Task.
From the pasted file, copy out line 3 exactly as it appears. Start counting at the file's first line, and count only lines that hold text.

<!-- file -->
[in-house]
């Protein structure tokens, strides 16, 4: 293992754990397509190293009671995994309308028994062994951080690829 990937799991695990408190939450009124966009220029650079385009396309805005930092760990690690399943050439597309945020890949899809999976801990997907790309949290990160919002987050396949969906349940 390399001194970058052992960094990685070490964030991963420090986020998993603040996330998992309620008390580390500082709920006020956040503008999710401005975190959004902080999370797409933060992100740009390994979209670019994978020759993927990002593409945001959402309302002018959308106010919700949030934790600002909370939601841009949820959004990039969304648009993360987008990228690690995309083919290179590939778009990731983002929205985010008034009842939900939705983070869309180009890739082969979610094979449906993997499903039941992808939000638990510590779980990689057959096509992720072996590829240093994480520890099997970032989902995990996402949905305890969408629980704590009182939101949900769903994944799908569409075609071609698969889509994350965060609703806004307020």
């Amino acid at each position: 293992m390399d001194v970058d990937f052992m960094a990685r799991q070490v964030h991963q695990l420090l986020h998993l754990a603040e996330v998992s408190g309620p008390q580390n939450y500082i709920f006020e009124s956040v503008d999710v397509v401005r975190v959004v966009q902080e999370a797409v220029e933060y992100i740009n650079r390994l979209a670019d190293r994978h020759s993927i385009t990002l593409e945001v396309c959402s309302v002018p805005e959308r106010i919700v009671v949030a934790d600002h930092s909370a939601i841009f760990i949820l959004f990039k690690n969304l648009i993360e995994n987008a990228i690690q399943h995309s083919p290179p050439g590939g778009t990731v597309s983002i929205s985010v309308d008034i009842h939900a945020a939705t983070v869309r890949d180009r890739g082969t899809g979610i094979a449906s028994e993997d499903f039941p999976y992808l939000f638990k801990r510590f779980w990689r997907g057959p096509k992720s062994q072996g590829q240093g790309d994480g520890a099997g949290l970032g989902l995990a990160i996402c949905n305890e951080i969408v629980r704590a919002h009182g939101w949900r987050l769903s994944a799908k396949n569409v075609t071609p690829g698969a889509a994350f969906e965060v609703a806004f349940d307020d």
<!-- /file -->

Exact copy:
């Amino acid at each position: 293992m390399d001194v970058d990937f052992m960094a990685r799991q070490v964030h991963q695990l420090l986020h998993l754990a603040e996330v998992s408190g309620p008390q580390n939450y500082i709920f006020e009124s956040v503008d999710v397509v401005r975190v959004v966009q902080e999370a797409v220029e933060y992100i740009n650079r390994l979209a670019d190293r994978h020759s993927i385009t990002l593409e945001v396309c959402s309302v002018p805005e959308r106010i919700v009671v949030a934790d600002h930092s909370a939601i841009f760990i949820l959004f990039k690690n969304l648009i993360e995994n987008a990228i690690q399943h995309s083919p290179p050439g590939g778009t990731v597309s983002i929205s985010v309308d008034i009842h939900a945020a939705t983070v869309r890949d180009r890739g082969t899809g979610i094979a449906s028994e993997d499903f039941p999976y992808l939000f638990k801990r510590f779980w990689r997907g057959p096509k992720s062994q072996g590829q240093g790309d994480g520890a099997g949290l970032g989902l995990a990160i996402c949905n305890e951080i969408v629980r704590a919002h009182g939101w949900r987050l769903s994944a799908k396949n569409v075609t071609p690829g698969a889509a994350f969906e965060v609703a806004f349940d307020d």